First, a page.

Hamilton County Schools have never been in the news as much as they are right now in the aftermath of a Dec. 22 hazing-turned-rape incident.
And it goes without saying that this is not the kind of news any of us want to hear.
But the news that a 15-year-old Ooltewah basketball player had to undergo surgery after his colon and bladder were ruptured during a rape with a pool cue while at a tournament stay-over in Gatlinburg just before Christmas has galvanized parents, students and citizens of our county to be concerned and pay attention to Hamilton County school news in a way that nothing else has ever done.
News that data show 60 percent of all Hamilton County third-graders do not read on grade level barely raised a ripple.
Reporting that Hamilton County businesses have 15,000 unfilled jobs because they can't find educationally qualified applicants prompted a cynical online comment or two.
The announcement that students here tested below the state average in nine of the 10 tested TCAP categories by as many as 16.7 percentage points seemed largely to fall on deaf ears.
Explainer stories about new state tests prompted one or two disgruntled comments from our school board about what administrators said would be extra testing time. (It's actually less testing time.)
But the news of the hazing/rape has prompted day after day of public reaction stories. Two citizen petitions sprang to life, the school board chairman scheduled two public discussion forums for outraged parents, the superintendent scheduled a rare news conference, a school board member held a prayer vigil for worried students and parents, and someone set up a Go Fund Me account for the victim.
One petition, seeking names to urge that the three former basketball team members charged in juvenile court with aggravated rape be tried as adults, has garnered about 4,700 signatures. The other, seeking names to urge the firing of school Superintendent Rick Smith, had 1,321 signers on Thursday.
These and other reactions have prompted 14 front page newspaper stories about Hamilton County schools since the sordid incident was first reported on Dec. 29 — 17 days ago.
UnifiEd, a local nonprofit education advocacy group, began in August seeking 10,000 signatures on a petition called the "Pact for Public Education." It is a plea to our school administrators and school board to be transparent with a measurable plan of action to improve public education here. Even though this editorial page made its own plea for residents to sign that "Pact," the online petition has garnered just 2,500 signers in five months.
And in December — just days before the rape made headlines — the Chattanooga Area Chamber of Commerce and others told reporters and editors here that in the coming 100 or so days, local leaders from the chamber, local education groups and foundations would be convening community conversations to discuss a new report about our schools — Chattanooga 2.0.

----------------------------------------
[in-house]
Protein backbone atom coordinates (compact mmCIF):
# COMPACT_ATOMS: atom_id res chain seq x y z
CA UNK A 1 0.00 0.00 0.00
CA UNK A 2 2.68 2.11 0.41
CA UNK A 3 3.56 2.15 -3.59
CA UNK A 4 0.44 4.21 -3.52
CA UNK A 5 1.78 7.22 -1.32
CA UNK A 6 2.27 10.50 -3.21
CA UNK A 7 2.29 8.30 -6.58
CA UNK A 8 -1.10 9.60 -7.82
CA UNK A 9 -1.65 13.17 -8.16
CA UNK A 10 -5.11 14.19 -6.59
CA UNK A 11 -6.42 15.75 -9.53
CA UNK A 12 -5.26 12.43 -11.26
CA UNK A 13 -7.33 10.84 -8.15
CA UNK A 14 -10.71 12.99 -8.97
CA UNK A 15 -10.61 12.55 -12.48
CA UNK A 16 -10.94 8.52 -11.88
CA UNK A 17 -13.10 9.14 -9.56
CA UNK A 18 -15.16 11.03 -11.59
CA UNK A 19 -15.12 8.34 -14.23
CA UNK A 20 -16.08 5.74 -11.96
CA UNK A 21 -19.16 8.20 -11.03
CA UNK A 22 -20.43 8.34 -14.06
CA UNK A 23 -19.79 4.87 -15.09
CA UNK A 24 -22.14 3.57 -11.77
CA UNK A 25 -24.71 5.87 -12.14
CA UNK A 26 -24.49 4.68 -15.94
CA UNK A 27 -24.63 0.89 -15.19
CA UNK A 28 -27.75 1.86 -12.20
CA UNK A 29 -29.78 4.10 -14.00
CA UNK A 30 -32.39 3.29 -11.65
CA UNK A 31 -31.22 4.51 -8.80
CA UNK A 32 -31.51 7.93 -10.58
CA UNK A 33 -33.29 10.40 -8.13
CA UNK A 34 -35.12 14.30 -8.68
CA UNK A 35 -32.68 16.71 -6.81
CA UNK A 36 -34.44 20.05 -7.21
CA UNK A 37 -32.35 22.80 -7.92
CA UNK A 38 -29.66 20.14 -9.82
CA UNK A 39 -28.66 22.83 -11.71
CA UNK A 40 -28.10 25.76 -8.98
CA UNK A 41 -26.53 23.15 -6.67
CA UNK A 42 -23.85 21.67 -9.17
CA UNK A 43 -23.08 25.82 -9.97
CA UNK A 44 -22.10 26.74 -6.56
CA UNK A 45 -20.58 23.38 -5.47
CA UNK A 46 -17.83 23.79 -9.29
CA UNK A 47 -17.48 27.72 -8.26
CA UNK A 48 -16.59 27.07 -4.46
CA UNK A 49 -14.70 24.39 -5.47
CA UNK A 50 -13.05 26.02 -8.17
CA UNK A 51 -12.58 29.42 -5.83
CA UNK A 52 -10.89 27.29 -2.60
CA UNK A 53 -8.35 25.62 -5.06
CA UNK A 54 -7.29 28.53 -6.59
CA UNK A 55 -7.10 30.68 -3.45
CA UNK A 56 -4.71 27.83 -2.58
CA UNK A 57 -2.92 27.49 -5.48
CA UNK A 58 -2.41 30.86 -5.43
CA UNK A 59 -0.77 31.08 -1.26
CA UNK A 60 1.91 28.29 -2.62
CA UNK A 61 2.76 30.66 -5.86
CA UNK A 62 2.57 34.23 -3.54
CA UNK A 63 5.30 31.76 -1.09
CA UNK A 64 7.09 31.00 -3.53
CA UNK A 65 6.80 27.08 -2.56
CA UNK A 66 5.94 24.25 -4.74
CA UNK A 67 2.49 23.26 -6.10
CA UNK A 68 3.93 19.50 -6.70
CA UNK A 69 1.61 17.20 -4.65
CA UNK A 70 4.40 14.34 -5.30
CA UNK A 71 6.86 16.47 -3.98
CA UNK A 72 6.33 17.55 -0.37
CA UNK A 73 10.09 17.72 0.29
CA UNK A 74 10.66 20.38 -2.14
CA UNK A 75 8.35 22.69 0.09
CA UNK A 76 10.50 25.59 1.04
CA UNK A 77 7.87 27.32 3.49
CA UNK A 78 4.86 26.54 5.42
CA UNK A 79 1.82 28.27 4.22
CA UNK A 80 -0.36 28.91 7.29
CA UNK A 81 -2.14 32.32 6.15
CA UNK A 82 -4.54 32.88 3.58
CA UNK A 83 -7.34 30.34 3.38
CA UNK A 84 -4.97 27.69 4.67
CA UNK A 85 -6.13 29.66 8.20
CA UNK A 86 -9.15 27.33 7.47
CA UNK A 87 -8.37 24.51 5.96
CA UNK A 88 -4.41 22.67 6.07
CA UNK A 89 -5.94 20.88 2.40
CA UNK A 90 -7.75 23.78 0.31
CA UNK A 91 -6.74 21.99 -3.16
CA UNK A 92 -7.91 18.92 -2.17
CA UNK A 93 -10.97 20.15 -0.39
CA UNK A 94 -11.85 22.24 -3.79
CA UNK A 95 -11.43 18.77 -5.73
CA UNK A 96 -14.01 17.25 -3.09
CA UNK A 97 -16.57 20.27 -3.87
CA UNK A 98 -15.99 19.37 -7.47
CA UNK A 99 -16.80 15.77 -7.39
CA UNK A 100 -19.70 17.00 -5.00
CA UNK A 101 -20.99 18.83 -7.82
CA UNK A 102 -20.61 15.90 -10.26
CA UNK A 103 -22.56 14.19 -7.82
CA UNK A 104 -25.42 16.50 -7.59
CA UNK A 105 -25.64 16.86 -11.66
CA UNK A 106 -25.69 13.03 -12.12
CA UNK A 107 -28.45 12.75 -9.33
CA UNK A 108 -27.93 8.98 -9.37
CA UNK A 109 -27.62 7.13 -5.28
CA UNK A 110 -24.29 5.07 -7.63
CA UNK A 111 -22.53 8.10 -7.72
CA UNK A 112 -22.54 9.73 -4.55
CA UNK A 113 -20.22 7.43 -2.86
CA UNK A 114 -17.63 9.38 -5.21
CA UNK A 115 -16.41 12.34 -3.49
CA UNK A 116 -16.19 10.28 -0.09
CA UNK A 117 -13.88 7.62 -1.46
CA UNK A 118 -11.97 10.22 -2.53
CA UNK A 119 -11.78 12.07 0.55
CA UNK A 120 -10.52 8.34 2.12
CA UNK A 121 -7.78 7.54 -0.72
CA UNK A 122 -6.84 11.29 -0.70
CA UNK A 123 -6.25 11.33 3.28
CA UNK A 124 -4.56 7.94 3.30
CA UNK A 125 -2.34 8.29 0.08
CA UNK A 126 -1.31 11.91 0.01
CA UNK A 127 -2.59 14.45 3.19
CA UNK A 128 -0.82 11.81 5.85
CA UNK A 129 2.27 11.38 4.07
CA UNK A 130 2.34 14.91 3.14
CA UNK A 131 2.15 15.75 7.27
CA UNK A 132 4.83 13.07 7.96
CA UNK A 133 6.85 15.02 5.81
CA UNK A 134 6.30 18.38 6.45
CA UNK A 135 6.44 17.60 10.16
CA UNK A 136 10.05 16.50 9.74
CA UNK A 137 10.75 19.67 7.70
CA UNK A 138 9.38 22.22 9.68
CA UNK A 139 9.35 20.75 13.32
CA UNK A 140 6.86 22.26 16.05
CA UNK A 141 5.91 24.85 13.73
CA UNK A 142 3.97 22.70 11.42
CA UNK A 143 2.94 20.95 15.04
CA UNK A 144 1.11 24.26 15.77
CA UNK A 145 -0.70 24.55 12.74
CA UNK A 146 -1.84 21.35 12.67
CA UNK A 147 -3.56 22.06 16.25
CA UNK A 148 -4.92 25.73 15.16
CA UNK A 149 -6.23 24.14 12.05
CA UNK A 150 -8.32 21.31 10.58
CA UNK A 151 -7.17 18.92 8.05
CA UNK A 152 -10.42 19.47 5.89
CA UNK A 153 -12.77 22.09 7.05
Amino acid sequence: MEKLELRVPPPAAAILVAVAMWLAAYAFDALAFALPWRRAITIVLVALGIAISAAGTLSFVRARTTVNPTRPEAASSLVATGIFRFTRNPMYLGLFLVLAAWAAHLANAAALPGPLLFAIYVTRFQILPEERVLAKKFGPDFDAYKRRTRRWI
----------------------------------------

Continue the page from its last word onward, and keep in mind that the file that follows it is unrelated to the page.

The 100 days are ticking, but some involved have privately said the Ooltewah incident has sucked the oxygen away from that effort. Some have suggested it needs a pause.
Please seize the day!
While the school system has public attention like it has never known before — while this tragedy has struck the nerves of every mom and dad in the region — take this terrible moment and turn it into one that will make our school system finally match our city. The same city that used to have the dirtiest air in the country and now is known as an outdoor mecca with a crystal clear mountain and downtown vista.
Take this dark moment and maintain our region's concentrated attention to build a better school system with a supportive and engaged public.
Just hours after Hamilton County District Attorney Neal Pinkston announced he had filed charges against three adults in connection with the Ooltewah incident — two coaches and the athletic director face counts of violating the Tennessee law requiring mandatory reporting of child abuse or suspected child sex abuse — school board Chairman Jonathan Welch agreed, saying now is the time to press for change. As bad as these dark January days have been, they have forced a public focus on schools, and he hopes to keep and channel that focus.
"It is easy to stay the same. It's comfortable to stay the same. Better is different, and better [and different] is not comfortable. If this makes us better, I don't want us to be comfortable. We should be looking for better. If this is what it takes for us to get there, then let's at least use this for some good to come out of it ultimately," he said.
Jared Bigham, a former educator who is pushing the Chattanooga 2.0 plan, also wants to push forward.
"It breaks our heart that the incident occurred and it's heart-wrenching but it makes us realize," he said. "We forget that there are children behind all these stories and behind all the data and behind all these policies. When something like this happens, it makes supporting our kids more personal."
Yes. So let's make change happen.